H.P. Lovecraft is one of those guys whose work you don’t need to read to know. You’ve heard about Cthulhu, you know about ancient horrors from beyond space and time that can drive a man insane. It’s part of the general consciousness now, like hobbits and Tarzan and the like. So, with that in mind, here are the things that surprised me about actually reading a short-story collection, H.P. Lovecraft’s Bloodcurdling Tales of Horror and the Macabre :
- Lovecraft wrote some (presumably early, though no copyright dates are given in the book) stories that have nothing to do with his famous Mythos, and are just straight horror stories. These are unbelievably, ridiculously cheesy. They’re the sort of stories that end with italicized, exclamation-pointed revelations, like “For the blood was dripping from the ceiling!“ or such-like.
- Lovecraft is very, very regional, in that his stories are all set in a New England that’s not just a generic place. What’s weird to me, though, is that he treats New England as if it’s this remarkably ancient place (the word “ancient” is, in fact, used to refer to colonial-era buildings a lot, which strikes me as a ridiculous misuse of the term, particularly for somebody writing in the early 1900s), with whole centuries of forgotten lore.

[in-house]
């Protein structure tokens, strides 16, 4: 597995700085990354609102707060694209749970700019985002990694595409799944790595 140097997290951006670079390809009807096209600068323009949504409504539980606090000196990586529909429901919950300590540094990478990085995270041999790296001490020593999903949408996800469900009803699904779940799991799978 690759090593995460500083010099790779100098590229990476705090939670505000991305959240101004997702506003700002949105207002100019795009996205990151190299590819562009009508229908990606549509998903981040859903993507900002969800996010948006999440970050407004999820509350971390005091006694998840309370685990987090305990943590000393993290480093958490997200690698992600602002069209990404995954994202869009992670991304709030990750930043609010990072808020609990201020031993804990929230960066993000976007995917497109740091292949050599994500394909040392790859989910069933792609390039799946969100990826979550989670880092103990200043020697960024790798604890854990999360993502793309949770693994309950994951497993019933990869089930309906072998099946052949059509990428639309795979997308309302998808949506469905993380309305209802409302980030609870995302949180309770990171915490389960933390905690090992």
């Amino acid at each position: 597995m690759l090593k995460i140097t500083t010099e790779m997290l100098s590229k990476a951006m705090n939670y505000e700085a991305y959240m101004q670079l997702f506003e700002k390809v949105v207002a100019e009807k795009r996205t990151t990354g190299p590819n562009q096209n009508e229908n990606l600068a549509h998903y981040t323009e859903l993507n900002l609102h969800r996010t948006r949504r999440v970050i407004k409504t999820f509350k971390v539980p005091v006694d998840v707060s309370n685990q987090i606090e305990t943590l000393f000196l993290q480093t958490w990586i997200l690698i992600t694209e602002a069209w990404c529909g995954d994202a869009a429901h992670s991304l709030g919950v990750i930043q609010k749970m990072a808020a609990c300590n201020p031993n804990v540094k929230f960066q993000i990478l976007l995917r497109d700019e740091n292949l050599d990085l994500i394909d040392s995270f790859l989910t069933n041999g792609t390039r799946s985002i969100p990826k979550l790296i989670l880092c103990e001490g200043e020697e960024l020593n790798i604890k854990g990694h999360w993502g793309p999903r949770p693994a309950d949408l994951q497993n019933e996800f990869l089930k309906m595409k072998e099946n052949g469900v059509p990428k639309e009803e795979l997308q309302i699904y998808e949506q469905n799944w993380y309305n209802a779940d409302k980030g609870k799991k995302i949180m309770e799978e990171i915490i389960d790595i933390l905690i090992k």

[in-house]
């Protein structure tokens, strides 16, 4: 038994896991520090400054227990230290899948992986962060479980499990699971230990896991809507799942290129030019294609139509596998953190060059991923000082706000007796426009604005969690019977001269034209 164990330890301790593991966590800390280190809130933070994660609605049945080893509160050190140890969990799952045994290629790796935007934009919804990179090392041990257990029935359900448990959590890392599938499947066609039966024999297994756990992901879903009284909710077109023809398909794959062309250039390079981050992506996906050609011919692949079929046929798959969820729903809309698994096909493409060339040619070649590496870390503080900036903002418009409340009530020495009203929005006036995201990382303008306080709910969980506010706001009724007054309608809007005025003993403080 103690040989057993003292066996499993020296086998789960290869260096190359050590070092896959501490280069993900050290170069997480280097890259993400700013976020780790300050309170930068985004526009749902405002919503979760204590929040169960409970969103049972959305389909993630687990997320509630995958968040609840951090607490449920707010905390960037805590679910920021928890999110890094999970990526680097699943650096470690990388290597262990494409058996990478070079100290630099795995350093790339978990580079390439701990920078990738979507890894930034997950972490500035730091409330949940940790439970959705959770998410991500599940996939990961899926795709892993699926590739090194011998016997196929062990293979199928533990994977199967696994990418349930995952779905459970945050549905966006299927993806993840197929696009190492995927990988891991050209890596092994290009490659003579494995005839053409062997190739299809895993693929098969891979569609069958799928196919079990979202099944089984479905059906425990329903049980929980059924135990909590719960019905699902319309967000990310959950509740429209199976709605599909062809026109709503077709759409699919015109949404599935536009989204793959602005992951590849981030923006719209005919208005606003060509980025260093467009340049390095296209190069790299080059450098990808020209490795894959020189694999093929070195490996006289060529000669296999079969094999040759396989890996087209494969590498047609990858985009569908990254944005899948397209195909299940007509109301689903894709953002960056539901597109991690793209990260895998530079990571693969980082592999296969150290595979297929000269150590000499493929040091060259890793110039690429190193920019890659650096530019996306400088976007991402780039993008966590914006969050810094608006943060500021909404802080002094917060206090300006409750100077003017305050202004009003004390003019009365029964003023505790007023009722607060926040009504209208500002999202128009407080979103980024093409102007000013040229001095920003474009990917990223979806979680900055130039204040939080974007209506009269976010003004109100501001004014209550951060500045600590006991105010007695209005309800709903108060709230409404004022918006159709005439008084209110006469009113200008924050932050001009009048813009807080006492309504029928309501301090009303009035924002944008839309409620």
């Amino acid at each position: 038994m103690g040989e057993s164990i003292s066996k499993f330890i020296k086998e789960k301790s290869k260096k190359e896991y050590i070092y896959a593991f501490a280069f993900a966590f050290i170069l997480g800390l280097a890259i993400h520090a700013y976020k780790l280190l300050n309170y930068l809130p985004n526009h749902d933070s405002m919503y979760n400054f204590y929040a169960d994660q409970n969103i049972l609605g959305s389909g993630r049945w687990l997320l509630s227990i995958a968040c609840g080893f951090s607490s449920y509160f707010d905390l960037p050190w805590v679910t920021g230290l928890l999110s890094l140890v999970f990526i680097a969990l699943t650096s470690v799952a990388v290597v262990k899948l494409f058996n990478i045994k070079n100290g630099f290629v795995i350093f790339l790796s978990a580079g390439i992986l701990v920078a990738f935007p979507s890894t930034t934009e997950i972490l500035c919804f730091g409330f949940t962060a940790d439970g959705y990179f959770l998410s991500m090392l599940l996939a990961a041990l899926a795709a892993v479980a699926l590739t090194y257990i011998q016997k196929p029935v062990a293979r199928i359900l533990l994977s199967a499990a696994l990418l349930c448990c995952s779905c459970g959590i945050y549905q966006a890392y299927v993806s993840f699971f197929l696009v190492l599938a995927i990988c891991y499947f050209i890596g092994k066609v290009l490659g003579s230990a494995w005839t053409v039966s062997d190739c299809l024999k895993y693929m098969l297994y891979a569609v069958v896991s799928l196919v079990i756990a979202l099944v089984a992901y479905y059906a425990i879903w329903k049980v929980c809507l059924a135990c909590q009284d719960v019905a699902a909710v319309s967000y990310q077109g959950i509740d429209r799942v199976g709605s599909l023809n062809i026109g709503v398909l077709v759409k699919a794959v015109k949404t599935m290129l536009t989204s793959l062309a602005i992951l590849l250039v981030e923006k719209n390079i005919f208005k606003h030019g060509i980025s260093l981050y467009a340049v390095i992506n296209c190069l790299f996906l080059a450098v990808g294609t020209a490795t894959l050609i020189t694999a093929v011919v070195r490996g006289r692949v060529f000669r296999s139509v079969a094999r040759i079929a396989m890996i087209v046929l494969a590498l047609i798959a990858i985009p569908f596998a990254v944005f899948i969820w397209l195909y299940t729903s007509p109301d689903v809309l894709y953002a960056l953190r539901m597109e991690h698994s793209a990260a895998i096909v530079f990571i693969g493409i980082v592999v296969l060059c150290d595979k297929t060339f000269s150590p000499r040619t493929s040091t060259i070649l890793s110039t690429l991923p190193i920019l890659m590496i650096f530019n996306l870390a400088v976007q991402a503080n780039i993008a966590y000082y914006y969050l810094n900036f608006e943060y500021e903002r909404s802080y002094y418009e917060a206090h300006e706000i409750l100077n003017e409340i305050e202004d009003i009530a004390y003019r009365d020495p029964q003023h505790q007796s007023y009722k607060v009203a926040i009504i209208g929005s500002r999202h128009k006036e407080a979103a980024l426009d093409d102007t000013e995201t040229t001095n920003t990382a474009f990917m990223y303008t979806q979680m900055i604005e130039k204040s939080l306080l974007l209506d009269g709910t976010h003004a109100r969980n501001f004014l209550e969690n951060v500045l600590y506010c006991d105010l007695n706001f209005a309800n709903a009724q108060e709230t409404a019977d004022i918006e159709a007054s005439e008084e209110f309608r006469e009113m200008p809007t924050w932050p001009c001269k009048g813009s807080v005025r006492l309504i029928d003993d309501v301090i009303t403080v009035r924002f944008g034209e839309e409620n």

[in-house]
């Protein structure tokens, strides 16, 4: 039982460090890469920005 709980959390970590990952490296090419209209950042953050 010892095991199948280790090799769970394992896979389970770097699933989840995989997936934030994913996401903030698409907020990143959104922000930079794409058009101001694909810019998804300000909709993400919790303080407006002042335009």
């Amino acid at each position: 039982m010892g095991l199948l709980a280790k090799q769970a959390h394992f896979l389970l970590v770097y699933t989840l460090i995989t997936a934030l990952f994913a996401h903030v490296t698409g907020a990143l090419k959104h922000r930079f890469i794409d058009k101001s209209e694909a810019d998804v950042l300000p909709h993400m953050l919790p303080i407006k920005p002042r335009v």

- His Mythos stuff is... well, it’s told in a horror mode, but the actual stories themselves are as much science fiction as they are horror. In some of the cases, you could have given the same plot description to, say, Cordwainer Smith and gotten a pure SF story out of it. “The Shadow Out of Time” is particularly notable this way, as there’s almost no horror in it, and the air of dread that Lovecraft cultivates feels weirdly misplaced.
All in all, the stories, taken as actual stories, aren’t that good. But taken as raw ideastuff, well, this is the sort of thing that can inspire — and clearly has inspired — generations of writers and readers. Lovecraft is one of those guys who got his mind around something deeply interesting and important, even if his writing skills weren’t quite up to the task of realizing his ideas. Worth reading just for general literacy and historical import, if not for the stories themselves.